Constitutional convention is certainty and predictability. An unwritten constitution is as good as a written constitution. The posture and actions of the current chair of the Electoral Commission (EC) of Ghana and her supporters are worrisome. To put things in proper perspective, the commission has no business spending resources in a rebranding exercise which is neither in the national interest nor public interest as Bright Simons would like to differentiate between the two concepts.
A few examples around the world show that constitutional conventions are at the heart of stable democracies. The monarch in Britain retains the ability to deny giving a bill Royal Assent. In modern times this is more unlikely as it would cause constitutional crisis. Queen Anne was the last monarch to veto parliament’s decision which she did on 11 March 1708 with regard to a bill “for the settling of Militia in Scotland”.
The same British monarch has the power to choose any British citizen to be the Prime Minister and could call and dissolve Parliament whenever he or she wished. However, in accordance with the current ‘unwritten constitution’, the Prime Minister is the leader of the largest party in the House of Commons and Parliament is dissolved at the time suggested by him or her. The monarch will show clear disregard for the wishes of the people at the polls if she chooses a Prime Minister from the minority party.
Madam Charlotte Osei, respectfully what symbol has the EC used since its establishment? To suggest that the independence of the EC can best be exercised when the coat of arms is jettisoned is questionable. In Apaloo v Electoral Commission [2001-2002] 2 GLR 372 the Supreme Court held that independence of the EC is guaranteed by the Constitution, 1992. Thus, the EC in the performance of its function is not subject to the control and direction of any person. Furthermore, the EC cannot delegate its authority and functions conferred on it by law to another agency or person.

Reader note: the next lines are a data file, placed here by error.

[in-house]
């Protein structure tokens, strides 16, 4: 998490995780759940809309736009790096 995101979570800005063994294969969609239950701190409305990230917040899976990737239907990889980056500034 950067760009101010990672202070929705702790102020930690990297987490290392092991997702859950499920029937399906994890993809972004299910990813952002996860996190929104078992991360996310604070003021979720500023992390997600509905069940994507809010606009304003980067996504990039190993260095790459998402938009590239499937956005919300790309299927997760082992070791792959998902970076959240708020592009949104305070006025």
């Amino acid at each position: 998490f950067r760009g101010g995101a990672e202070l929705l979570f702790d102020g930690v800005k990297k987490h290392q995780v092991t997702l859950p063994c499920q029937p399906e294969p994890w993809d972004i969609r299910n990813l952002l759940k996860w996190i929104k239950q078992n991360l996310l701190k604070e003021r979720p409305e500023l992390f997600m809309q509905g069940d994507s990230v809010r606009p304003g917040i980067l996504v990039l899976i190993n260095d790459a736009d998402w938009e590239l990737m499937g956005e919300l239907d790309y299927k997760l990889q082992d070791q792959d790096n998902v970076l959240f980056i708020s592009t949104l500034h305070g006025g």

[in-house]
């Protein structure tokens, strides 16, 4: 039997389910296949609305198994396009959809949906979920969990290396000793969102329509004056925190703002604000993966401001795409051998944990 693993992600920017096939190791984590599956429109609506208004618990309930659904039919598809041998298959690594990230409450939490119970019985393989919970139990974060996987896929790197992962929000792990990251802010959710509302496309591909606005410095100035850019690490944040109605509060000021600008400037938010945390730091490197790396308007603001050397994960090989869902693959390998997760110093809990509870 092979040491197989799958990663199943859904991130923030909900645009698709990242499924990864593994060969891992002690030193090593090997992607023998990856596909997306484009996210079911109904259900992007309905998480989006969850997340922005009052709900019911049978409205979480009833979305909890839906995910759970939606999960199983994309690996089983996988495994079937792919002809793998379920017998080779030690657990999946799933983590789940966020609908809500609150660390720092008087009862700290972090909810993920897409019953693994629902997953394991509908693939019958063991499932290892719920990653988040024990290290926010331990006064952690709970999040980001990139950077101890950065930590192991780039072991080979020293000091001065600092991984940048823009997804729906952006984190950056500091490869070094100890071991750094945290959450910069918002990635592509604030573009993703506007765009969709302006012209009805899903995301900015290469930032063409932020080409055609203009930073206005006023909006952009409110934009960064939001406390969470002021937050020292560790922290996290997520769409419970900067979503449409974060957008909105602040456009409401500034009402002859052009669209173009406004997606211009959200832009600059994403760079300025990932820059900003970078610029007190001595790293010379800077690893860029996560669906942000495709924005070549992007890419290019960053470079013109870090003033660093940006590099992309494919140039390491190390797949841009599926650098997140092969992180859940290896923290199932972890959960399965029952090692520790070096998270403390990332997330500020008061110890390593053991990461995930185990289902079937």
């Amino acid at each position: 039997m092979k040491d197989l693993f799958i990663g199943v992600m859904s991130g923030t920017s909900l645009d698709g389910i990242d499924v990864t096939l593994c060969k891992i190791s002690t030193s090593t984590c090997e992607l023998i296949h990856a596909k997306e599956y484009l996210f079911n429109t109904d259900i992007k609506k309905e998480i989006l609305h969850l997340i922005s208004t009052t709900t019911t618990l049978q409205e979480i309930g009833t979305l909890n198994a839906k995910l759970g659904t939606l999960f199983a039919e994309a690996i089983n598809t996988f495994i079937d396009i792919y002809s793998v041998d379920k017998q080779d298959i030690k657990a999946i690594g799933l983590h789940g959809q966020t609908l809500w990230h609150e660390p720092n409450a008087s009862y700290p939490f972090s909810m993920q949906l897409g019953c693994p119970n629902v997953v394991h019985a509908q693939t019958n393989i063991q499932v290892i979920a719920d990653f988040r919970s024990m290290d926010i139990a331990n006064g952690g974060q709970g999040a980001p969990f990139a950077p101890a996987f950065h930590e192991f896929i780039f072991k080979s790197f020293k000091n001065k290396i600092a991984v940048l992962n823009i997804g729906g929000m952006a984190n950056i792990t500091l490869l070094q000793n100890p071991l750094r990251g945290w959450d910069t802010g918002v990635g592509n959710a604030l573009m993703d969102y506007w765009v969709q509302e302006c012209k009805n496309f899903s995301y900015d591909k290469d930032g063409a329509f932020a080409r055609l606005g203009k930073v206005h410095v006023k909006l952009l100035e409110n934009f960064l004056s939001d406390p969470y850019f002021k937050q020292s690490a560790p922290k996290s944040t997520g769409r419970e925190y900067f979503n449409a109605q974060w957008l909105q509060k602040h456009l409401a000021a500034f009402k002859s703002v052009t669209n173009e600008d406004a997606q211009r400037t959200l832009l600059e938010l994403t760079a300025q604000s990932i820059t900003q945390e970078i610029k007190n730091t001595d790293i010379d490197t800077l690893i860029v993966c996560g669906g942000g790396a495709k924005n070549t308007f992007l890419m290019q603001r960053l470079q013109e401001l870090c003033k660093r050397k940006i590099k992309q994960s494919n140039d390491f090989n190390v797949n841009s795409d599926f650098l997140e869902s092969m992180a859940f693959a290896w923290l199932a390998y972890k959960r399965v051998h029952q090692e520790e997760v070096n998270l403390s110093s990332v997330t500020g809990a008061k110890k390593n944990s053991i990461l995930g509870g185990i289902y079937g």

The functions of the commission are spelt out in Article 45 of the 1992 Constitution and repeated verbatim in the Electoral Commission Act, 1993 Act 451. The functions are:
- to compile the register of voters and revise it at such periods as may be determined by law;
- to demarcate the electoral boundaries for both national and local government elections;
- to conduct and supervise all public elections and referenda;
- to educate the people on the electoral process and its purpose;
- to undertake programmes for the expansion of the registration of voters; and
- to perform such other functions as may be prescribed by law.
How does a ballot box embossed in the Coat of Arms impede the functions of the commission? As a commission, its focus must be the delivery of credible elections to the people of this country. Anything short of that will be an abdication of its core functions. This will further affect the image of the commission which Madam Osei will have to rebrand through another logo in future.
Madam Chair, respectfully your mandate is not logos and rebranding. There are critical issues such as pruning the voters register and verification of voters that the commission and Inter Party Advisory Committee (IPAC) have to deal with. Can the commission tell us how many of the recommendations spelt out in the election petition case they have implemented.
We love our coat of arms and ballot box. We identify with a national symbol more than a cluster of triangles in blue.